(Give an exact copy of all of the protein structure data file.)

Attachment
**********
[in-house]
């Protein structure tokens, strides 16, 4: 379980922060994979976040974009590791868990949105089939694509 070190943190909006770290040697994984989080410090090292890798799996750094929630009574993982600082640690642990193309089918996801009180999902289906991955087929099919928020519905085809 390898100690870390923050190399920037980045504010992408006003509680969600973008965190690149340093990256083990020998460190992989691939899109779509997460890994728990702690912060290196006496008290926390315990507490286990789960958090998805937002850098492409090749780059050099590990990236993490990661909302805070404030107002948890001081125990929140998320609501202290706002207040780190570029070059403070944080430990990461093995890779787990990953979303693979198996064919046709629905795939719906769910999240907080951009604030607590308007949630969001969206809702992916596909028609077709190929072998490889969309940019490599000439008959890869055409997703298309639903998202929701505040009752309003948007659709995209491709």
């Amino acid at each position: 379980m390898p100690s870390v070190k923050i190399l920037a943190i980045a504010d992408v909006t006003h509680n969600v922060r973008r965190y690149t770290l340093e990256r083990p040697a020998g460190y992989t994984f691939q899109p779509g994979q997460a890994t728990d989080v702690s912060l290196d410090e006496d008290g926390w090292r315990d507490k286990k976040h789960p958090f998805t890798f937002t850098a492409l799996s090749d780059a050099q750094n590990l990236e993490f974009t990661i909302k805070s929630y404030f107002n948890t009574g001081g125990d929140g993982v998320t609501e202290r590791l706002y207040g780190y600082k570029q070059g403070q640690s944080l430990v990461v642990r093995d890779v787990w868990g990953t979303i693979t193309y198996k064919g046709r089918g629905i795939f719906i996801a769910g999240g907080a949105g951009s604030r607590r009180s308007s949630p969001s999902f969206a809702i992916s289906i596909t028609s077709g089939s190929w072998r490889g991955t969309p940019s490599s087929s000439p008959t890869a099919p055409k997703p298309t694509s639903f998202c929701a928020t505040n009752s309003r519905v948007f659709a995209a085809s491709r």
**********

[in-house]
């Protein structure tokens, strides 16, 4: 379980922060994979976040974009590791868990949105089939694509 070190943190909006770290040697994984989080410090090292890798799996750094929630009574993982600082640690642990193309089918996801009180999902289906991955087929099919928020519905085809 390898100690870390923050190399920037980045504010992408006003509680969600973008965190690149340093990256083990020998460190992989691939899109779509997460890994728990702690912060290196006496008290926390315990507490286990789960958090998805937002850098492409090749780059050099590990990236993490990661909302805070404030107002948890001081125990929140998320609501202290706002207040780190570029070059403070944080430990990461093995890779787990990953979303693979198996064919046709629905795939719906769910999240907080951009604030607590308007949630969001969206809702992916596909028609077709190929072998490889969309940019490599000439008959890869055409997703298309639903998202929701505040009752309003948007659709995209491709």
């Amino acid at each position: 379980m390898p100690s870390v070190k923050i190399l920037a943190i980045a504010d992408v909006t006003h509680n969600v922060r973008r965190y690149t770290l340093e990256r083990p040697a020998g460190y992989t994984f691939q899109p779509g994979q997460a890994t728990d989080v702690s912060l290196d410090e006496d008290g926390w090292r315990d507490k286990k976040h789960p958090f998805t890798f937002t850098a492409l799996s090749d780059a050099q750094n590990l990236e993490f974009t990661i909302k805070s929630y404030f107002n948890t009574g001081g125990d929140g993982v998320t609501e202290r590791l706002y207040g780190y600082k570029q070059g403070q640690s944080l430990v990461v642990r093995d890779v787990w868990g990953t979303i693979t193309y198996k064919g046709r089918g629905i795939f719906i996801a769910g999240g907080a949105g951009s604030r607590r009180s308007s949630p969001s999902f969206a809702i992916s289906i596909t028609s077709g089939s190929w072998r490889g991955t969309p940019s490599s087929s000439p008959t890869a099919p055409k997703p298309t694509s639903f998202c929701a928020t505040n009752s309003r519905v948007f659709a995209a085809s491709r």